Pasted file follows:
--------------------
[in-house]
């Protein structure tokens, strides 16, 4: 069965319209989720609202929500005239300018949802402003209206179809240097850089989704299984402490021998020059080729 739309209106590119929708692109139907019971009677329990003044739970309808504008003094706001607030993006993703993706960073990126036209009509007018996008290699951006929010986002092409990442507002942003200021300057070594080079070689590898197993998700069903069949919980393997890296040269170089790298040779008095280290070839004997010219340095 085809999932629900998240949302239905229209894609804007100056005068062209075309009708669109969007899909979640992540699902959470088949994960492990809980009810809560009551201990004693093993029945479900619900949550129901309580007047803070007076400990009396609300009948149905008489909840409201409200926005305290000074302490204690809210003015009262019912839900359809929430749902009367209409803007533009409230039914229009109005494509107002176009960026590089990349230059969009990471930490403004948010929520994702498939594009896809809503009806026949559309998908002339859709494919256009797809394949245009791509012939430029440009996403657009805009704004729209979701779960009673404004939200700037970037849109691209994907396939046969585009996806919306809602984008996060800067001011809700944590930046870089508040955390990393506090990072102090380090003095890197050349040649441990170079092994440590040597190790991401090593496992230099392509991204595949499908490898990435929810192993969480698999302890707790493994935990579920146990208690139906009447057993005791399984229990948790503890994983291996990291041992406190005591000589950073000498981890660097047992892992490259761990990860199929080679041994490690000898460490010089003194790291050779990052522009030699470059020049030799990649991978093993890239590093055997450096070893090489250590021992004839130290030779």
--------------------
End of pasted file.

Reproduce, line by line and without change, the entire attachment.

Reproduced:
[in-house]
């Protein structure tokens, strides 16, 4: 069965319209989720609202929500005239300018949802402003209206179809240097850089989704299984402490021998020059080729 739309209106590119929708692109139907019971009677329990003044739970309808504008003094706001607030993006993703993706960073990126036209009509007018996008290699951006929010986002092409990442507002942003200021300057070594080079070689590898197993998700069903069949919980393997890296040269170089790298040779008095280290070839004997010219340095 085809999932629900998240949302239905229209894609804007100056005068062209075309009708669109969007899909979640992540699902959470088949994960492990809980009810809560009551201990004693093993029945479900619900949550129901309580007047803070007076400990009396609300009948149905008489909840409201409200926005305290000074302490204690809210003015009262019912839900359809929430749902009367209409803007533009409230039914229009109005494509107002176009960026590089990349230059969009990471930490403004948010929520994702498939594009896809809503009806026949559309998908002339859709494919256009797809394949245009791509012939430029440009996403657009805009704004729209979701779960009673404004939200700037970037849109691209994907396939046969585009996806919306809602984008996060800067001011809700944590930046870089508040955390990393506090990072102090380090003095890197050349040649441990170079092994440590040597190790991401090593496992230099392509991204595949499908490898990435929810192993969480698999302890707790493994935990579920146990208690139906009447057993005791399984229990948790503890994983291996990291041992406190005591000589950073000498981890660097047992892992490259761990990860199929080679041994490690000898460490010089003194790291050779990052522009030699470059020049030799990649991978093993890239590093055997450096070893090489250590021992004839130290030779």